Unique active mux capability combines buffer and switch into one solution

This post is co-authored by Anthony Vaughan.

Designers often run into the problem of selecting one of two (or several) inputs to pass on to the next stage. While a plethora of multiplexer (mux)-type devices use a modified impedance approach to select which input passes to a single output, a new high-speed precision operational amplifier (op amp) adds this capability internally.

The OPA837 single-channel op amp includes a switch internal to the inverting node that operates along with the power shutdown feature. This enables simple active-mux operation, shown as the 2x1 example in Figure 1. The extremely low power operation of the 105MHz OPA837 device adds little to the system power budget (0.6mA/channel), while giving almost perfect isolation between channels and in the off-channel path.

Figure 1: Simple gain of 1, 2x1 active mux using two OPA837 op amps

In Figure 1, the two amplifiers are shown as a unity gain buffer. They can be configured in any gain or attenuation setting, but in addition to the output load, each amplifier will need to drive a parallel combination of the feedback and gain resistors for both channels.

The power shutdown feature operates off the negative supply. The LM7705 switched capacitor inverting regulator provides a fixed -0.23V negative bias supply voltage from a 3V to 5.25V input to give the necessary headroom on the output to operate true swing to ground. The OPA837 inputs are negative rail. A low-voltage ground-referenced logic signal and its inverted version will toggle between the two amplifiers, making one active at a time. Use break-before-make logic sequencing to avoid both outputs being active at the same time. If break before make is not possible, isolate the two outputs from high transition currents with 100Ω resistors in the outputs inside the feedback connection.

Pulling the power disable voltage below 0.32V on one channel will disable it, while raising it above +1.27V on the other will enable that channel. The -0.23V negative supply provided by the LM7705 has shifted these power disable voltage levels below the minimum/maximum range specific in the data sheet.

The rail-to-rail output stages used in the OPA837 go high impedance when disabled. What has been missing to make this active mux application work is a similar high impedance looking into the disabled channel’s inverting input pin. The OPA837 unity-gain stable voltage feedback op amp (VFA) is the first to provide an active switch to either connect or isolate the internal input stage transistor on the inverting input from the external world. When active, this switch is low impedance and inside the feedback loop, and thus transparent to normal op amp operation. The noninverting inputs remain very high impedance whether enabled or disabled.

A critical test of this active mux capability is a sweep of harmonic distortion for a simple single amplifier case, and then repeating that test with a disabled OPA837 connected to the active stage output. All previous amplifiers showed a nonlinear load vs. output voltage swing (Vpp) into the inactive inverting input, degrading harmonic distortion performance. Figures 2 and 3 show the transparent operation provided by this new active mux at 2Vpp I/O and 4Vpp I/O, respectively. The 4Vpp test (0V à 4V input) required a +5.2V supply to provide 1.2V of headroom at the input stage.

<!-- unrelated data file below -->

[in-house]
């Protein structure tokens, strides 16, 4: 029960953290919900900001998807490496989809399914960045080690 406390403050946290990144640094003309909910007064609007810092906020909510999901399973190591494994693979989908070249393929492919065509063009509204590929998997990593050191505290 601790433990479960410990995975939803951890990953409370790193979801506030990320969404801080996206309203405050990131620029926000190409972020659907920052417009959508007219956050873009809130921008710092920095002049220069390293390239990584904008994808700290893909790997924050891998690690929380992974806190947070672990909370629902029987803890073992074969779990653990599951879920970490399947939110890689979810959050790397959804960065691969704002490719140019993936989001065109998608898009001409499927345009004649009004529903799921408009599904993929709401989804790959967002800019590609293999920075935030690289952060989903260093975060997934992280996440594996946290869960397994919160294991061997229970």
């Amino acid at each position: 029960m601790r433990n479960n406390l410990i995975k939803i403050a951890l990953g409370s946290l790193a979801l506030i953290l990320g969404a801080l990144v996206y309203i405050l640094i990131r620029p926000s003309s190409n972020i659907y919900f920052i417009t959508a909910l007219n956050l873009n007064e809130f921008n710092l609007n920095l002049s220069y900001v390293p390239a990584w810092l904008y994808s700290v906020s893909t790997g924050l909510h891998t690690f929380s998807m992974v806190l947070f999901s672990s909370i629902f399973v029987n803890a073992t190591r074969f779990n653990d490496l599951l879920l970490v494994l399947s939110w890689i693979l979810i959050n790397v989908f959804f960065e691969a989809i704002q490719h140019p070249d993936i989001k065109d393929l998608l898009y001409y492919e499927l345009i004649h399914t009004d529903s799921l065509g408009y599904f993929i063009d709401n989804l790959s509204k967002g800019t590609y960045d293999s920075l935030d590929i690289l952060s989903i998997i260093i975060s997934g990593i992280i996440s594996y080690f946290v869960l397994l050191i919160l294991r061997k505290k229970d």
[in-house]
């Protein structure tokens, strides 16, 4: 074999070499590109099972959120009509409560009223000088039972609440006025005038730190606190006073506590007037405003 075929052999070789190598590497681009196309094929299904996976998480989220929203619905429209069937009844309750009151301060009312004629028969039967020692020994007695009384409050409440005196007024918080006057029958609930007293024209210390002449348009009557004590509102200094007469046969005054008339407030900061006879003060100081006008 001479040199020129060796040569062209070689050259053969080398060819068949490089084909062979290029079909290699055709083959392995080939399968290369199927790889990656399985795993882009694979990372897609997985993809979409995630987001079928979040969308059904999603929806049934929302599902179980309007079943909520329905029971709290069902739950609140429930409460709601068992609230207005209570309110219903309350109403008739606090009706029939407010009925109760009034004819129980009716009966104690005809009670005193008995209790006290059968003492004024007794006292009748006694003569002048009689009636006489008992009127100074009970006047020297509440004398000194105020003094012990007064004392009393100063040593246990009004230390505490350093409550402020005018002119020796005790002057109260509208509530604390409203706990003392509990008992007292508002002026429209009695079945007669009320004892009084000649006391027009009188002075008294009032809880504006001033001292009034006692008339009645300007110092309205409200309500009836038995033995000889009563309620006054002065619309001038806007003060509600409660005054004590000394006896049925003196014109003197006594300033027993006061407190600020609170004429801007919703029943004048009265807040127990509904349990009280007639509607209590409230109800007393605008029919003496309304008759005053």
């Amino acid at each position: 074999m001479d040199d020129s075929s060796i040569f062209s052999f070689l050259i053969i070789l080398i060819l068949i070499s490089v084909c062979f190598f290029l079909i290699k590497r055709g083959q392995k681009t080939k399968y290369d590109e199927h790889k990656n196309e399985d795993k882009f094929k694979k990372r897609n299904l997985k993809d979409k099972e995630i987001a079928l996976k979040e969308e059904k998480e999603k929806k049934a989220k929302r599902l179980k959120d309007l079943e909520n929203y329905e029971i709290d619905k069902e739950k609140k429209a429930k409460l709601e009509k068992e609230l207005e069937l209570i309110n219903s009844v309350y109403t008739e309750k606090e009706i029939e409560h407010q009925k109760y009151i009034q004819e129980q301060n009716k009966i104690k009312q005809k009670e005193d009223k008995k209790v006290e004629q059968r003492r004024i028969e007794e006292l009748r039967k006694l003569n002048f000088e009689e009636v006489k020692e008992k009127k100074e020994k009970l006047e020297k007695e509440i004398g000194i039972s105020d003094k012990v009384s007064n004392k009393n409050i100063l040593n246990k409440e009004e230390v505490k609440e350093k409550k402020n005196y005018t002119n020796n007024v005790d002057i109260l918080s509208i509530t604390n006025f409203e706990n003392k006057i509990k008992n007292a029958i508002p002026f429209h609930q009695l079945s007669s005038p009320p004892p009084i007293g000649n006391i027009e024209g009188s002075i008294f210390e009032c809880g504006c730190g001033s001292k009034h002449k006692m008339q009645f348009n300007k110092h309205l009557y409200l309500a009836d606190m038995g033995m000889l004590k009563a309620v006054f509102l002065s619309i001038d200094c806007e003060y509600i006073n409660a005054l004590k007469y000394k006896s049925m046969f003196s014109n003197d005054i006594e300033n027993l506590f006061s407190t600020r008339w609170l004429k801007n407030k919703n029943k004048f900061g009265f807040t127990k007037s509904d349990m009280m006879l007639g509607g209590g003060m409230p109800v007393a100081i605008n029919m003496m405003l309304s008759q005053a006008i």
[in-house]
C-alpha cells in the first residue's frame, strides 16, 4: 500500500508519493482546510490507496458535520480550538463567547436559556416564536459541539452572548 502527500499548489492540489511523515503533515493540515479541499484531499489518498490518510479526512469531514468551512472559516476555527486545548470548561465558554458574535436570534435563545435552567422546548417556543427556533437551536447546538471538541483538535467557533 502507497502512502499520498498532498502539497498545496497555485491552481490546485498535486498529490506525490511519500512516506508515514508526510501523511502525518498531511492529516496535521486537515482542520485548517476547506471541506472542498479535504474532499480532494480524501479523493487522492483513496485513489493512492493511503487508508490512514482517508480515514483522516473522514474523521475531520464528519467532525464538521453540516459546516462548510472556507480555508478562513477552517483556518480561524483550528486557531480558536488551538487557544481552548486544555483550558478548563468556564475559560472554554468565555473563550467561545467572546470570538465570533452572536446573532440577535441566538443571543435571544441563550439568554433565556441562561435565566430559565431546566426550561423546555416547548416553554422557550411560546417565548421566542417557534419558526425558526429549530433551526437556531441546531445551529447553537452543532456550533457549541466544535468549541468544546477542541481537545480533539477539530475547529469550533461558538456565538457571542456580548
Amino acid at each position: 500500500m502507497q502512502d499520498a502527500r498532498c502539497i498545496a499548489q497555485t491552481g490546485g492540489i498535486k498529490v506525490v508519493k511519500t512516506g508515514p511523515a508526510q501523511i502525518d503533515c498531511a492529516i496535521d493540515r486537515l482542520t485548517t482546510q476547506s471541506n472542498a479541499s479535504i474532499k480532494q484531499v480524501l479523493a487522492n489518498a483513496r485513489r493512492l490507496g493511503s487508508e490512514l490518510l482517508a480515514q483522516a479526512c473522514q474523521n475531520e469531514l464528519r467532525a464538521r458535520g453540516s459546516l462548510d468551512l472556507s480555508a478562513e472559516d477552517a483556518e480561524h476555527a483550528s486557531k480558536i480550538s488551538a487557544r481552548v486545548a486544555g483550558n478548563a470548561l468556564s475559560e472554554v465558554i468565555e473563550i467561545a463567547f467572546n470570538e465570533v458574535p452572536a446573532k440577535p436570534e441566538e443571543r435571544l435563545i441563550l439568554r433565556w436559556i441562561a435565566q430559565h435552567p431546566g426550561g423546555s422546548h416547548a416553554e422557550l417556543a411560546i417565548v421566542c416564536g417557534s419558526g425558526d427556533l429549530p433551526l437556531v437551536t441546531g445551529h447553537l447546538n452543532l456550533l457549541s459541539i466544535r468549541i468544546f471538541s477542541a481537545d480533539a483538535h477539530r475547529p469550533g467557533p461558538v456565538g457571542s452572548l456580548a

Figure 2: 2Vpp with and without an inactive stage connected to the output pin

Figure 3: 4Vpp with and without an inactive stage connected to the output pin

As these tests show, there was no degradation in harmonic distortion from the simple single amplifier test case.

How else could you use this new internal capability? Here are a few ideas:

  • Fan the active mux application to more than a 2x1. For a gain of 1, I recommend a capacitive load-isolating resistor in the feedback to limit the buildup of capacitive load on the active channel output. The parallel inactive inverting input capacitive loads can begin degrading the phase margin for the active channel.
  • Take a single source signal and create a simple n-bit digital variable gain amplifier (DVGA) by connecting the outputs of two or more OPA837 stages at different gain settings and selecting only one to be active at a time.

Figure 4 shows a simple 1-bit DVGA providing a gain of 1 or 2 to the output from a shared input signal.

 Figure 4: Selectable gain application of the input switch within the OPA837

When either path is active, the amplifiers will now need to drive the 4kΩ feedback load in parallel with the 2kΩ load shown in Figure 4. Figure 5 shows the two possible frequency response curves for Figure 4. Of course, a wider gain step is possible by setting one channel to a gain higher than 2V/V. There will be an increasing difference in bandwidths by doing that, however. A post-filter lower than the lowest stage bandwidth will hold the response shapes constant as different gain channels are selected.

Figure 5: 1-bit DVGA small-signal response shapes for a gain of 1 and 2 in the OPA837

You can use the OPA837 to solve your simple mux problems, adding some gain in the signal path if desired. Or you could extend your dynamic range by using the OPA837 to provide a simple switched gain stage. Both applications are well supported by the exceptional DC precision and low power of the OPA837. Learn more about single mux design in the E2E™ High Speed Amplifiers forum.

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